On Monday I went to see Joe Jackson play Thalia Hall. I’d never seen him play live but have known his songs since I was a kid. “Steppin’ Out” and “Breaking Us in Two” in particular are lodged so deep I don’t really remember life without them. It’s dangerous to see a show like this. Dangerous because the relationship with the music is so intense that having it externalized can’t help but disappoint, right?
He didn’t disappoint. As soon as he sat down at the keyboard and started into “It’s Different For Girls” I had tears streaming down my face. He didn’t do all the songs I wanted, but maybe that would’ve been too much to ask. There was a tophat sitting next to his seat and I wondered whether he was saving it for a dance number, but late in the show he picked it up, reached in, and picked out a slip of paper, explaining he chooses a different cover to do each night this way. That night it was a vocal version of “The Peter Gunn Theme” he’d recently learned from Sarah Vaughn. I’m glad I went.
Friday my friend Wendy asked me to come draw the premiere performance of a new flamenco piece.
Drawing dancers isn’t easy but I enjoyed it. The music—played on guitar, violin,and bass—was beautiful.
Having it punctuated and underlined by the dancers’ tapping, pounding shoes gave it a whole other level of intensity.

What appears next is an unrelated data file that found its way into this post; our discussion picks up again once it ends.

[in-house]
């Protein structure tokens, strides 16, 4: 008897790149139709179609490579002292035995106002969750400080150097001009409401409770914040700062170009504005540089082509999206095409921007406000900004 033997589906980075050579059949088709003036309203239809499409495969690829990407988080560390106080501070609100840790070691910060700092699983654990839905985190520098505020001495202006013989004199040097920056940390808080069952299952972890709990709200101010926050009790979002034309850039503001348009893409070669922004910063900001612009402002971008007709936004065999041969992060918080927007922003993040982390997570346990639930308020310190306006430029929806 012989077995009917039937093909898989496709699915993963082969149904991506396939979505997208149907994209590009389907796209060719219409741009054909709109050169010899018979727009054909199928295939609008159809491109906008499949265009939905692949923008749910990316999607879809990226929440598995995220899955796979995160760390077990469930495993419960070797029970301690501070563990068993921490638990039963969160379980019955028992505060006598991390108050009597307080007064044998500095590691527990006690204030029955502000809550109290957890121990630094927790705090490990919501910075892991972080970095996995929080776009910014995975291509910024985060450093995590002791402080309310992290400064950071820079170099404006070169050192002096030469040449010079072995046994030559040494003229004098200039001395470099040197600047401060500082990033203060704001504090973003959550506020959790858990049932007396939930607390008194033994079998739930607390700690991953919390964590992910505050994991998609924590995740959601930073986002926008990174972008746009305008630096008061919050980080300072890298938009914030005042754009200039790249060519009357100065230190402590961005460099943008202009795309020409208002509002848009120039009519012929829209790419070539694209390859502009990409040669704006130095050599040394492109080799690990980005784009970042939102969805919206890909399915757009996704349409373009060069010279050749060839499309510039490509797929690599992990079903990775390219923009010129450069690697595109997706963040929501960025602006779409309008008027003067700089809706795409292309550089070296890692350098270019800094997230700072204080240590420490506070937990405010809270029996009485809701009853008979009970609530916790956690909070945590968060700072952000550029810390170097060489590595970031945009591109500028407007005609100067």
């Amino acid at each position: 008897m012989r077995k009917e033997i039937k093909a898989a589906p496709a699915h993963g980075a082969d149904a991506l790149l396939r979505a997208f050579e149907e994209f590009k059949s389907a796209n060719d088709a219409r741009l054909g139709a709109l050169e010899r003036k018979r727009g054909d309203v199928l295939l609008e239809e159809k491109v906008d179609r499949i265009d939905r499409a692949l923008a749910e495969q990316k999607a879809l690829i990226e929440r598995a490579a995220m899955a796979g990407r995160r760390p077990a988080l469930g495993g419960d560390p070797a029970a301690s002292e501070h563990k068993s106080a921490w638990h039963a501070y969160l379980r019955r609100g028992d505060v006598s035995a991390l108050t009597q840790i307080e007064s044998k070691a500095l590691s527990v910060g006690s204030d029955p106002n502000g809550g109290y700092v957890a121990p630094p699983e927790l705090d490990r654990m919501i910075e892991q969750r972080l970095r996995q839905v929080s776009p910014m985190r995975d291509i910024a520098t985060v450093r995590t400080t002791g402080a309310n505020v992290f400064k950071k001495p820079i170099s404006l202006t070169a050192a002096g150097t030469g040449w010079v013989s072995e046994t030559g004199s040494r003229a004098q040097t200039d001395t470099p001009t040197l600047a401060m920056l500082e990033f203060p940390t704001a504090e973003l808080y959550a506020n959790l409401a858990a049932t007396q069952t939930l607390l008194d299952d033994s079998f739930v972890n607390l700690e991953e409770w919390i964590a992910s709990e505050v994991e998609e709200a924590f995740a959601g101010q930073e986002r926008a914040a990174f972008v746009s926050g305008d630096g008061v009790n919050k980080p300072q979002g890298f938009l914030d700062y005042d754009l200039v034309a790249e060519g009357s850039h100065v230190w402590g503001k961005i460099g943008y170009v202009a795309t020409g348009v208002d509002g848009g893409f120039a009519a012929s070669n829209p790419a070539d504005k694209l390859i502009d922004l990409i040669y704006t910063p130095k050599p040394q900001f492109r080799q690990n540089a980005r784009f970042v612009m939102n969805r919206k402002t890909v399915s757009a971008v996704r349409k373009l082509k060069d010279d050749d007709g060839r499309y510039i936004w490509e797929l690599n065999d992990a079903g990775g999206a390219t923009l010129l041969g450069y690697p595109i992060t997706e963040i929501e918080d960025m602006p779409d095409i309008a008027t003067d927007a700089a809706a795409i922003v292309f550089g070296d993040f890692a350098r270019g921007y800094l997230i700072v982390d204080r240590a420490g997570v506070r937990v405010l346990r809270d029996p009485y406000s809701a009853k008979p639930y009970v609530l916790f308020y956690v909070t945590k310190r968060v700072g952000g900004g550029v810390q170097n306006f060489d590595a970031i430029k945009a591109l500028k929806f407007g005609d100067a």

Saturday I went to an early, “intimate’ set by Fred & Toody Cole of the long-running band Dead Moon at the Empty Bottle.
What “intimate” usually means is quieter or softer, in this context, but they bashed out their tunes just like they would’ve with a drummer and bigger amplifiers. These two have been at it for so long yet they show no sign of quit. Not surprisingly, many of their songs are about persistence, of going on despite long odds. Watching them keep going was inspiring. It wasn’t a nostalgia trip, but a way forward.
A few months ago I discovered that there was a way up to the roof of my building just outside my front door. I invested in a ladder, went up there once, then didn’t think of it again till a couple weeks ago. This time I dragged my French easel and paints up there and these are the first couple results.
I’ve never been much for painting outdoors but this may actually work out. I can see in all directions from up there and when it’s not too windy—a canvas acts pretty much like a sail given the chance—it’s not a bad way to spend a few hours.
I’ll assume that most of you aren’t Chicago Tribune subscribers, much less the select few who receive its Printers Row book supplement, so here is my review of Luc Sante’s great new book about Paris which comes out tomorrow. You should each buy a dozen copies.
A city has many faces but the one it presents to a visitor most often is the one the boosters, chamber of commerce types, and captains of industry would like us to see. A city as seemingly well-known as Paris — the city of lights, of romance — doesn’t need PR men to sell itself. But there is more to the place than the postcard would like us to believe. Away from the boulevards is another city, one we might never discover because those who live there don’t have the means, interest or forethought to save it for posterity.